On the Spectrum paper and mount board thread, I have given some advice about what you will need to make the mounts.viewtopic.php?f=2&t=3031&sid=42bd295109edc67a21022abdca2e7ec9#p14016
If you are using a third party to print your images, there is a lot of advice on this thread:viewtopic.php?f=2&t=1346&hilit=printing
Paper choice is something else to consider. Some images work better on gloss or lustre papers, whereas others are more suited to matt. The difference will be less obvious under glass but the judge will be making their assessment when the prints are unframed.
If you use a window mount, attach the print to the back with masking tape along the top edge only. That way, the print is free to move within the mount and will avoid any issues due to it not lying flat.
Window mounts look better if the aperture is positioned asymmetrically. The border at the bottom of the window should be around 15% wider than at the top. The sides should be symmetrical. Unless you are looking to create an effect with the contrast, mount board which has a core which is the same colour as the board or white will have a better appearance than black. (When the window is cut, the core is visible in the edges of the aperture.)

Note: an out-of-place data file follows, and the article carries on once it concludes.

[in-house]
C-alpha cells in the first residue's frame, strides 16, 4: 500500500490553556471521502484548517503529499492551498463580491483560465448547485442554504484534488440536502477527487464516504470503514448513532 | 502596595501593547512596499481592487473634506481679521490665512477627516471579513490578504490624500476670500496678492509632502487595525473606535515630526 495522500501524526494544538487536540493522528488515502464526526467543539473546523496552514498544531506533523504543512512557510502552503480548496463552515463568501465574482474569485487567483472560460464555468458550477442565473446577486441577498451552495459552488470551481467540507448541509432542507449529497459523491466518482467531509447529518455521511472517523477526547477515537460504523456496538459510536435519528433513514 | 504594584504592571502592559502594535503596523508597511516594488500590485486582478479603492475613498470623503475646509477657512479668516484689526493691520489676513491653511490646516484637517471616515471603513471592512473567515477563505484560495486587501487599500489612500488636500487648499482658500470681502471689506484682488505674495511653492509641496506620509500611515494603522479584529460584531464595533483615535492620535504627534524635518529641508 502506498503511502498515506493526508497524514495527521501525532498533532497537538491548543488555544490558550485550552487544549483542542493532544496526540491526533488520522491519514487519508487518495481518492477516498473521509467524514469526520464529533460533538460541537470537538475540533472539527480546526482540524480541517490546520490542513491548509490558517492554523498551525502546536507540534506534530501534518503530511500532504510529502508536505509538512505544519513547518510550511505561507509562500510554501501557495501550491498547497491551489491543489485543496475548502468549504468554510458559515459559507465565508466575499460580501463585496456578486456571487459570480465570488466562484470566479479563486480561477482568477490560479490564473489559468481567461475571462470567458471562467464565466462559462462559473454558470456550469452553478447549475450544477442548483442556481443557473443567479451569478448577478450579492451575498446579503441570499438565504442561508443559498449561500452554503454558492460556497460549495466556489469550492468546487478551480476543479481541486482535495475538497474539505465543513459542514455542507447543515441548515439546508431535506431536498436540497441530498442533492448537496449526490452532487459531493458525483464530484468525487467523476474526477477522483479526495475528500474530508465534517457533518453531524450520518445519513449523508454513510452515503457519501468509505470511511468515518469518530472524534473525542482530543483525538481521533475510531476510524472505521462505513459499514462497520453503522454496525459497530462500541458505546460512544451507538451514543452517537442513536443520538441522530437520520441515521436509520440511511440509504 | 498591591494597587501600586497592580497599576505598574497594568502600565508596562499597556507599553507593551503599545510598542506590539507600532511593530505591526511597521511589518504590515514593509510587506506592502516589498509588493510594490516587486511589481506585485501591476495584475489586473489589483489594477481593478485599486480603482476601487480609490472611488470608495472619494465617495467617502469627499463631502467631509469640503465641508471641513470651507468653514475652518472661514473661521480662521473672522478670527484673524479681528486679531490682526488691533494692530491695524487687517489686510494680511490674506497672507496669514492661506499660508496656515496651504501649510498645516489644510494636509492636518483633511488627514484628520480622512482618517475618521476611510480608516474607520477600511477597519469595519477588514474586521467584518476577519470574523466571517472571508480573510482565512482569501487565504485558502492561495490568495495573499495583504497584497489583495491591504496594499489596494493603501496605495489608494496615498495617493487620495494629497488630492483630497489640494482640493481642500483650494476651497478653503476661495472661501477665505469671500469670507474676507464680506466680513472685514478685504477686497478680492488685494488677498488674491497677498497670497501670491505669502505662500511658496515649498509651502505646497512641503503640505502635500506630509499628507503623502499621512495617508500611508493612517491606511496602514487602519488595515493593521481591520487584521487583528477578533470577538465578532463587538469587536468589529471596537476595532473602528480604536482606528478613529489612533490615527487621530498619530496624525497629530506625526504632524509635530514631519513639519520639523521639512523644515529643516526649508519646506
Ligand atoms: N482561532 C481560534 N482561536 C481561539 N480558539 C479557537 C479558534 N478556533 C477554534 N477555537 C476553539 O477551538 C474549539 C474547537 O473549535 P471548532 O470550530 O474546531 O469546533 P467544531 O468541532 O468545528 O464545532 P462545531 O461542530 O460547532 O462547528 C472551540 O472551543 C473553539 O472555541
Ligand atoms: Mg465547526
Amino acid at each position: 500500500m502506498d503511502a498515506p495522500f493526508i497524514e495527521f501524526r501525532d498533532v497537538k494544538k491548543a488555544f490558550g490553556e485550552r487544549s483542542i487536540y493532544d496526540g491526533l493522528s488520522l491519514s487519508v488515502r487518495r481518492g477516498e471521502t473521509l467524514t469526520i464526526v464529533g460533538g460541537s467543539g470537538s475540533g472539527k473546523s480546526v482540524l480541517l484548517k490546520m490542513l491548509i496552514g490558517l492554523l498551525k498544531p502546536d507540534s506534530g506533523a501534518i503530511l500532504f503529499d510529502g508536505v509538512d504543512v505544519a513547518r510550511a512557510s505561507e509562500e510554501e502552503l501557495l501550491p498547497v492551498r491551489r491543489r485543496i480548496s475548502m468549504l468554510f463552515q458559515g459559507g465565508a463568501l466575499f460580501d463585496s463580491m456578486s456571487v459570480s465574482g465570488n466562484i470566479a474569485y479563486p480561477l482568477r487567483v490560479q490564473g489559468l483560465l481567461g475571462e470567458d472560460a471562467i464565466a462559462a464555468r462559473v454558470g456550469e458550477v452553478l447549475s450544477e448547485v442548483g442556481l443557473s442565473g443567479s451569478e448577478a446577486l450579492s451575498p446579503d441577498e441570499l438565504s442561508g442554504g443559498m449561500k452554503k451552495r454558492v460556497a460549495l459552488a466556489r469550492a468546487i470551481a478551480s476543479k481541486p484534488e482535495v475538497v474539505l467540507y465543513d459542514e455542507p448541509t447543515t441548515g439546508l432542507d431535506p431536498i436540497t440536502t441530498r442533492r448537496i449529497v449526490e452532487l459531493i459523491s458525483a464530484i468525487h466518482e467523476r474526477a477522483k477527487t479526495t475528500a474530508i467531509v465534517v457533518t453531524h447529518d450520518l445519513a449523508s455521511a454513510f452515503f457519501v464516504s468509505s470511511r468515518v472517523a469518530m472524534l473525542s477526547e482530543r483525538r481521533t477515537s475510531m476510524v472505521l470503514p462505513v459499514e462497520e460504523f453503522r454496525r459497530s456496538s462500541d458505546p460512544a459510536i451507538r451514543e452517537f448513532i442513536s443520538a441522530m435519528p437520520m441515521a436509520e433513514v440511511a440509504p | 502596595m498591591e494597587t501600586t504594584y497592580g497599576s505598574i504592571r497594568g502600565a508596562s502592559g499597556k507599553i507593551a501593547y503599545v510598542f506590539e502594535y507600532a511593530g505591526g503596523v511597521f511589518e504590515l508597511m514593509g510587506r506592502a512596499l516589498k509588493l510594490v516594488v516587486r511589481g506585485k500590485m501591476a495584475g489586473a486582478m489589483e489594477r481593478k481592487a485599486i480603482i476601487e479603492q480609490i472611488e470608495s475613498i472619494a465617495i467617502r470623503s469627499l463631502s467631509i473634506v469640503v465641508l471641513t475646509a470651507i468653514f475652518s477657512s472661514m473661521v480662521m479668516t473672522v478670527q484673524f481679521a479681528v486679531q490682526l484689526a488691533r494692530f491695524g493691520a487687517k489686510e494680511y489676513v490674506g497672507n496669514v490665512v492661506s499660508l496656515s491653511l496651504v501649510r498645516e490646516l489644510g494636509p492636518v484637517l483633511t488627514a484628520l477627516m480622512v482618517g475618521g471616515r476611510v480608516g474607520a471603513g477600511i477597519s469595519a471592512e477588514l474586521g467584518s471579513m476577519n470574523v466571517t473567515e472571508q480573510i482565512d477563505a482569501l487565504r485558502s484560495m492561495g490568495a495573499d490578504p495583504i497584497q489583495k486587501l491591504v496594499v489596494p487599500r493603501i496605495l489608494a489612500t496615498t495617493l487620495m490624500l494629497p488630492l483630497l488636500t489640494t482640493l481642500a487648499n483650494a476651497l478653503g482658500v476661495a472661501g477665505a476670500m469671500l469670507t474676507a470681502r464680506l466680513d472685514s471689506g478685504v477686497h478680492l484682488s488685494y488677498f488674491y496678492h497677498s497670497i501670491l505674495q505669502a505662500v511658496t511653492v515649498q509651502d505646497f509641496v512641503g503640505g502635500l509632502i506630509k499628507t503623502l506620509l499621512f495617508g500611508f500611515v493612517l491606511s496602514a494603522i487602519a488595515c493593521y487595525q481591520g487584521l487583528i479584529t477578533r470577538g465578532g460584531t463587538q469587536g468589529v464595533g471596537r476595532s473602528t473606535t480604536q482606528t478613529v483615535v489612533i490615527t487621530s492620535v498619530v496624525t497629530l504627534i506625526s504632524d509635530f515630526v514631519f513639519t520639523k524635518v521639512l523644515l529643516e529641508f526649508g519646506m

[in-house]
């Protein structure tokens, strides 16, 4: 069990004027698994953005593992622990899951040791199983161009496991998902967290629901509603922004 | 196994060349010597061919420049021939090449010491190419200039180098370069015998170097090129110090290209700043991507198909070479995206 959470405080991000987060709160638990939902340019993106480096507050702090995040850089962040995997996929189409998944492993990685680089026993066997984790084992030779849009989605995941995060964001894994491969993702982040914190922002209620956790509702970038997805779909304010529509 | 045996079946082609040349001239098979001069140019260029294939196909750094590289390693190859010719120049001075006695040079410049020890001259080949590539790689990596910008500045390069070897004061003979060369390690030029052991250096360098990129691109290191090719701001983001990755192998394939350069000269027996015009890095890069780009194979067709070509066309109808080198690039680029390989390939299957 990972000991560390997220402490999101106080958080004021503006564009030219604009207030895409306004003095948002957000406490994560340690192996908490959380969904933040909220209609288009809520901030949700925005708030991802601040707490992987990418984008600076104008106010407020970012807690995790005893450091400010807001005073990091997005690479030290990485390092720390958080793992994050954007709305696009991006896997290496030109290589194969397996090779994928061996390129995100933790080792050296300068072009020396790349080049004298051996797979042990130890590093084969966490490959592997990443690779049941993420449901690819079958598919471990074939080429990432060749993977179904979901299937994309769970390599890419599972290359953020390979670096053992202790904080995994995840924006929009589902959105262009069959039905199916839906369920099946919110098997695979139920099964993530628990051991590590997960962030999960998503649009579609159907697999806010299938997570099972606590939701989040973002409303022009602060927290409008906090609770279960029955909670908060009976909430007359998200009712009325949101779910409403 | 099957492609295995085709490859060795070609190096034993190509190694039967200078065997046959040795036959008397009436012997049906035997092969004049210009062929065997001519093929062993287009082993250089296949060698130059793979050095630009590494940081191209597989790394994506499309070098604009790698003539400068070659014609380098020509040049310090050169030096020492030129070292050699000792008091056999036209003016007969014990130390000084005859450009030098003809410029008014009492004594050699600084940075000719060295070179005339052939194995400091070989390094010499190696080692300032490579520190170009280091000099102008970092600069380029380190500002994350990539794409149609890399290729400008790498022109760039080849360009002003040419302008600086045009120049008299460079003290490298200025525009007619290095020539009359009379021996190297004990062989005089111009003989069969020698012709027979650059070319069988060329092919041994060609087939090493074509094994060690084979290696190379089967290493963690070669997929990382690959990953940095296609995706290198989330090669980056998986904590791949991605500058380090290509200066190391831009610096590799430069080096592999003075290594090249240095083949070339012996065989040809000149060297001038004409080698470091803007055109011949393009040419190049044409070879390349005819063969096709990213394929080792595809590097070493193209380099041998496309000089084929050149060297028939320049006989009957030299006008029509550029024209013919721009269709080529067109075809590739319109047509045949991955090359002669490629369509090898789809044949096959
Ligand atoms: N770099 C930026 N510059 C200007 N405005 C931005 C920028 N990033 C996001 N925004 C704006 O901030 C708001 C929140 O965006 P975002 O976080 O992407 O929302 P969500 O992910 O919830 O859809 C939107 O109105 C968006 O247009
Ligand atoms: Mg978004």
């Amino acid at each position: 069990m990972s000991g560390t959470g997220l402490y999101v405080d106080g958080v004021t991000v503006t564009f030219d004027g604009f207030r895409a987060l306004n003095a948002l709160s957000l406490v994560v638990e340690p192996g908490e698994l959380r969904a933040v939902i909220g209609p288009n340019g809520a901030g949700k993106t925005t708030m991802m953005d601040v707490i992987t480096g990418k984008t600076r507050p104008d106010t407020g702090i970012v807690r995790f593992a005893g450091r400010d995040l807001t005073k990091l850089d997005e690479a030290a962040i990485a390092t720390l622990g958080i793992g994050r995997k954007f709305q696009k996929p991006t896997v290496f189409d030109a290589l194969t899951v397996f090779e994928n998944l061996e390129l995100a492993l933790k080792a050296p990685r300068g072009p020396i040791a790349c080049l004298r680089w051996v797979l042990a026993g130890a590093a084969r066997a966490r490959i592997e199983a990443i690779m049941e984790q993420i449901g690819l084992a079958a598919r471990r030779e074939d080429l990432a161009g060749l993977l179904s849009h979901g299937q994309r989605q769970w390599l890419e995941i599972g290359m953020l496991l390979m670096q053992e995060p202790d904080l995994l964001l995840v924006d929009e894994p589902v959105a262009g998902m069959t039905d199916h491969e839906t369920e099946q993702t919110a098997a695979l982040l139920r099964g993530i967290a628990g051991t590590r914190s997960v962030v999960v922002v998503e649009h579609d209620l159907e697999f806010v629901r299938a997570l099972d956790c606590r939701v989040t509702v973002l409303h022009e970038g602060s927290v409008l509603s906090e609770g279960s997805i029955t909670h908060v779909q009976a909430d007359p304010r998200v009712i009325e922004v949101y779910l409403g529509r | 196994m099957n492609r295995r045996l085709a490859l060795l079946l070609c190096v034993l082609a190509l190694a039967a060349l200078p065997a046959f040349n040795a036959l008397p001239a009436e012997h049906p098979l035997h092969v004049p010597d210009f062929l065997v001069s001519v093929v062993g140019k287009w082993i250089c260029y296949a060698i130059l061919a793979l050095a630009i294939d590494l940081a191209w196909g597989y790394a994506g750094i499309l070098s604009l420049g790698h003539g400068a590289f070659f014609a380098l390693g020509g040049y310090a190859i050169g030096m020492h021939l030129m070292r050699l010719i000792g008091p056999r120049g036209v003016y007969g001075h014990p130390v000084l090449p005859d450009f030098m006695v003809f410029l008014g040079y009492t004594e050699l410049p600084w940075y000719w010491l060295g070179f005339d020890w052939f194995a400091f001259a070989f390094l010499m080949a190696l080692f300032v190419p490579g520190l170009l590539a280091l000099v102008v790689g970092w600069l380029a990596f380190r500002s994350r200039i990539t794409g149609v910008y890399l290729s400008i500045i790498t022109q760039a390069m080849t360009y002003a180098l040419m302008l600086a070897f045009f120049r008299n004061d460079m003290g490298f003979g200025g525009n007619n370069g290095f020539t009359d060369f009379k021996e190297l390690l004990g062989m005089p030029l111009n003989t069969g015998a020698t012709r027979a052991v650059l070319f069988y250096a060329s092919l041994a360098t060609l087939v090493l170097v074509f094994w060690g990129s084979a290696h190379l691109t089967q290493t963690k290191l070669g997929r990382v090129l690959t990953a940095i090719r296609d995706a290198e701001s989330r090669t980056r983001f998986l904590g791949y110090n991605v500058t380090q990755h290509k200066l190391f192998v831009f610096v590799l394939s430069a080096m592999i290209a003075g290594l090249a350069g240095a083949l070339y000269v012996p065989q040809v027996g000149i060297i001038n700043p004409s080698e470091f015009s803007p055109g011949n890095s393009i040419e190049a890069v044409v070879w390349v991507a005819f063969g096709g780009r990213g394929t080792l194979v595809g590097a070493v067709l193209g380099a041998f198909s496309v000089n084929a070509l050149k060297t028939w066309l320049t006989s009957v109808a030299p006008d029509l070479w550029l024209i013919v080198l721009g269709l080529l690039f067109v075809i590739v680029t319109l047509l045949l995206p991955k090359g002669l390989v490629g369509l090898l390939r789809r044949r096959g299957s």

You will need to think whether you want to cut the window so that there is a white border between the edge of the image and the window. (If I do that, I usually add a very narrow black stroke border on the print. It is not large enough to be obvious, but I want to demarcate the edge of the image at a subliminal level.) Of course, having such a margin around the image does make it more difficult to position the print in the window to ensure that the gap is even along all the edges. You need to decide whether it adds to the overall impression.
Some form of backing will help stiffen the mount, which can warp over time, and protect the back of the print. Ensure that there is nothing sticky on the outside of the mount. The board is delicate and easily damaged so you do not want your print attaching itself to another one.
The alternative to a window mount is to stick the print directly to the board. I have never done that, so cannot advise. My assumption is that glue has to be sprayed on the back of the print which has to be placed on the board in the correct position first time.
Remember that the mount contributes to the impact which the print makes. Generally, it is best to avoid strong colours unless they complement the colours in the image. Judges rarely comment on mounts which have neutral colouring such as off white. Black can also work, depending on the image. Anything else will invariably invoke a remark which is almost always negative.
I use a Longridge mount cutter to cut mounts to size and create the window with a bevelled edge. It works well but is relatively expensive, although you are unlikely ever to have to buy another. They can be purchased at a discount at The Photography Show which opens at the Birmingham NEC this weekend.
Other members are using less costly Logan mount cutters and presumably can advise.
I think I have covered the main points but feel free to ask if anything is unclear or you have other questions. Other are free to add their own comments.